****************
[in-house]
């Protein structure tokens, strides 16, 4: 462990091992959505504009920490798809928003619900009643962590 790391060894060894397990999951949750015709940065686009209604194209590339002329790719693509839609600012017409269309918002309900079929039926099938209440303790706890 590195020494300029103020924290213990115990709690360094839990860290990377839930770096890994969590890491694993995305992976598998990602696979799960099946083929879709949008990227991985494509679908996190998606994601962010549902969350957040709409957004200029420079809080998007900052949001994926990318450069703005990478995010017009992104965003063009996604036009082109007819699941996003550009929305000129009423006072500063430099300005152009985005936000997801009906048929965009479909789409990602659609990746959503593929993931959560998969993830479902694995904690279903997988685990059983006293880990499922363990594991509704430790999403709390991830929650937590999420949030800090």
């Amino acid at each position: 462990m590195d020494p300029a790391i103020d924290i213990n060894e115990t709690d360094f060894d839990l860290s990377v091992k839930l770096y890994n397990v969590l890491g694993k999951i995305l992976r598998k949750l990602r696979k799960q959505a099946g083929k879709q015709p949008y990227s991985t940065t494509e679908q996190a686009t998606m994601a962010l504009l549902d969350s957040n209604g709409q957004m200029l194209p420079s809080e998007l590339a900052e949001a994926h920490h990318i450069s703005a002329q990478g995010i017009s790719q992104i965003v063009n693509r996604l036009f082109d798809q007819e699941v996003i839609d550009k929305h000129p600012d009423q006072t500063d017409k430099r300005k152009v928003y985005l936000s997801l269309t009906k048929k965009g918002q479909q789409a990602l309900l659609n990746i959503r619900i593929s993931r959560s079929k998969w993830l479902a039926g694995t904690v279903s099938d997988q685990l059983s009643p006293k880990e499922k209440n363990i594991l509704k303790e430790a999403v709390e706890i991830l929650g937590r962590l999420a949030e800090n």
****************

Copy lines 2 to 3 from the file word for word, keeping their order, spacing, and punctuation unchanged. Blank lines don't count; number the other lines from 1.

């Protein structure tokens, strides 16, 4: 462990091992959505504009920490798809928003619900009643962590 790391060894060894397990999951949750015709940065686009209604194209590339002329790719693509839609600012017409269309918002309900079929039926099938209440303790706890 590195020494300029103020924290213990115990709690360094839990860290990377839930770096890994969590890491694993995305992976598998990602696979799960099946083929879709949008990227991985494509679908996190998606994601962010549902969350957040709409957004200029420079809080998007900052949001994926990318450069703005990478995010017009992104965003063009996604036009082109007819699941996003550009929305000129009423006072500063430099300005152009985005936000997801009906048929965009479909789409990602659609990746959503593929993931959560998969993830479902694995904690279903997988685990059983006293880990499922363990594991509704430790999403709390991830929650937590999420949030800090």
């Amino acid at each position: 462990m590195d020494p300029a790391i103020d924290i213990n060894e115990t709690d360094f060894d839990l860290s990377v091992k839930l770096y890994n397990v969590l890491g694993k999951i995305l992976r598998k949750l990602r696979k799960q959505a099946g083929k879709q015709p949008y990227s991985t940065t494509e679908q996190a686009t998606m994601a962010l504009l549902d969350s957040n209604g709409q957004m200029l194209p420079s809080e998007l590339a900052e949001a994926h920490h990318i450069s703005a002329q990478g995010i017009s790719q992104i965003v063009n693509r996604l036009f082109d798809q007819e699941v996003i839609d550009k929305h000129p600012d009423q006072t500063d017409k430099r300005k152009v928003y985005l936000s997801l269309t009906k048929k965009g918002q479909q789409a990602l309900l659609n990746i959503r619900i593929s993931r959560s079929k998969w993830l479902a039926g694995t904690v279903s099938d997988q685990l059983s009643p006293k880990e499922k209440n363990i594991l509704k303790e430790a999403v709390e706890i991830l929650g937590r962590l999420a949030e800090n």